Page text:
Just a shout out to a momentarily orderly world, with kind and thoughtful people, using technology invented by other smart people, and working voluntarily together to make life a little better for each other, for no other reason than a shared sense of humanity.

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Guest Blog: The Importance of Voting

By Xander Dale (13)

Every year, many students like you turn 18 and cast their vote, fulfilling the most basic act in our American society.  After casting your vote, your ballot will then be sent through a long and thorough process, but here is the real question – does your vote really count?

Only 45% of Americans vote, in the final tally.  What can we do to fix that?

I think a big reason the voting turnout isn’t as great as it could be is because many citizens feel that their vote is just a grain of sand on a gigantic beach, and their vote will not sway the election at all.  However, those grains of said will add up in the end.  For example, in the recent election, each candidate had a very similar number of votes, and if we had just had another couple of hundred people vote, the election could have ended differently.  A few times, a single vote or a few votes could have changed America – for example, Texas might not have become a state if one U.S. Senator had voted differently.  If only a few people had voted differently in 1960, Richard Nixon would have become president rather than John F. Kennedy.

Another likely reason American citizens decide not to vote is because registering to vote is relatively difficult here compared to other countries.  For example, a few other countries have their citizens automatically registered to vote, and I think that would be much more effective, even though it would be more work for the government.

To try to effectively increase the American voting turnout, I think there are few changes that could/should be made.  I think that some sort of “Universal Voting registration” would change the number of people voting by a large amount – a sort of “out-out” rather than an “out-in” system.  I think that the problem of voters feeling that their vote won’t matter can’t change with only 1 action, but changing other things can help.  For example, maybe the electoral colleges should be filled more proportionately, instead of all the Electoral College votes going toward the winning candidate, we could create a ratio of Electoral College votes to popular votes, in order to make the popular votes more appealing.

In conclusion, our voting process is flawed in a few ways, and there are a few ways to fix our voting issues.  These include making voting “opt-out” rather than “opt-in” system or changing the proportionality of the Electoral College.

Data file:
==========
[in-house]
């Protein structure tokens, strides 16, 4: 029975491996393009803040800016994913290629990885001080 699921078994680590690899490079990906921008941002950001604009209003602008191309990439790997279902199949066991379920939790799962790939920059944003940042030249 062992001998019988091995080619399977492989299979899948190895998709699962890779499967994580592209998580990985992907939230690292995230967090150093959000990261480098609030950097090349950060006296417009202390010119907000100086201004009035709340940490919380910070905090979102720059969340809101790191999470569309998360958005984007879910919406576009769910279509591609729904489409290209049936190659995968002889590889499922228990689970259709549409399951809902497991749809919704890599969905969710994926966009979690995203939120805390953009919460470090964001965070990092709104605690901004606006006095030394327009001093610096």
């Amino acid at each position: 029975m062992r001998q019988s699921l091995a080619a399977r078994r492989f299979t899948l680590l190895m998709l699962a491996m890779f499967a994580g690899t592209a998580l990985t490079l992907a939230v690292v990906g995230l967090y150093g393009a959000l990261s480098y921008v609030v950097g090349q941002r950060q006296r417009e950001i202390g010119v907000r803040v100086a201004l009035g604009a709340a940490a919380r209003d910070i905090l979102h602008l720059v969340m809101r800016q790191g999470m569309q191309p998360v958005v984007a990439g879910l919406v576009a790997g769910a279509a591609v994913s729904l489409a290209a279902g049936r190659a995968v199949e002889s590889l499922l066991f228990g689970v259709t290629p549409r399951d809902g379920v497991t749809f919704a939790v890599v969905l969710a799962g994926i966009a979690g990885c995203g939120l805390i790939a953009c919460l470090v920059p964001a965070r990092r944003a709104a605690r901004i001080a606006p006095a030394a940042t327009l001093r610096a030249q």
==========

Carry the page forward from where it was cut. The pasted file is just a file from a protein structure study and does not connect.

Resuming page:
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“Geriatrics Saved His Life!” A True Story of Geriatric Heroism

“What are we going to do with him?”

Dale scope 2

I couldn’t help overhearing the oncologist talking to his team across the small space in our provider’s work room. An unusual work room, not because of what it looks like, but because of who’s in it. I am a geriatrician, and I work directly alongside my oncology colleagues in this room. I’m “embedded” in the oncology clinic, a bit like a medic among the soldiers in a war zone. They are constantly “fighting” the War Against Cancer—and I am always caring for the patients who are damaged in the fight. They are “saving lives” and I’m “saving” the quality of those lives—often even helping bring those lives to an appropriate close. I had created this clinic just for this reason.

My colleague went on …

“I don’t know. He needs treatment … his prostate cancer is metastatic … he’s losing a lot of weight … but he’s homeless. How do we treat a homeless guy? In the middle of a Chicago winter? On a Friday? Even if we admit him to the hospital for a ‘social admit,’ what are they going to do with him on a weekend? And then, he’ll be back out on the street, anyway.”

I listened while pretending not to. I have learned not to jump into the fray when oncology is wrestling with a problem. To avoid the “what do you want” look, complete with the eye-rolling. I kept listening, but without even looking.

“It’s a crazy story! He is an educated guy, married, recently retired, and then he got cancer. While he was trying to figure out what to do, his wife took most of his savings and left. He was hospitalized, placed in an assisted living facility afterwards for rehab, but hated it and left. Then he was in a shelter, and he left that because of the food. Now he’s homeless, with no money, and he’s got metastatic cancer. And his other family members don’t help out.”

“So what do we do?” asked the physician assistant. Long pause—nobody had an answer. “Why don’t we ask Dr. Dale? I think the patient’s kinda old—maybe geri can help.”

An opening. An opportunity.

“Is there something I can help with?” I asked.

Although I knew the story already, I patiently listened to it again.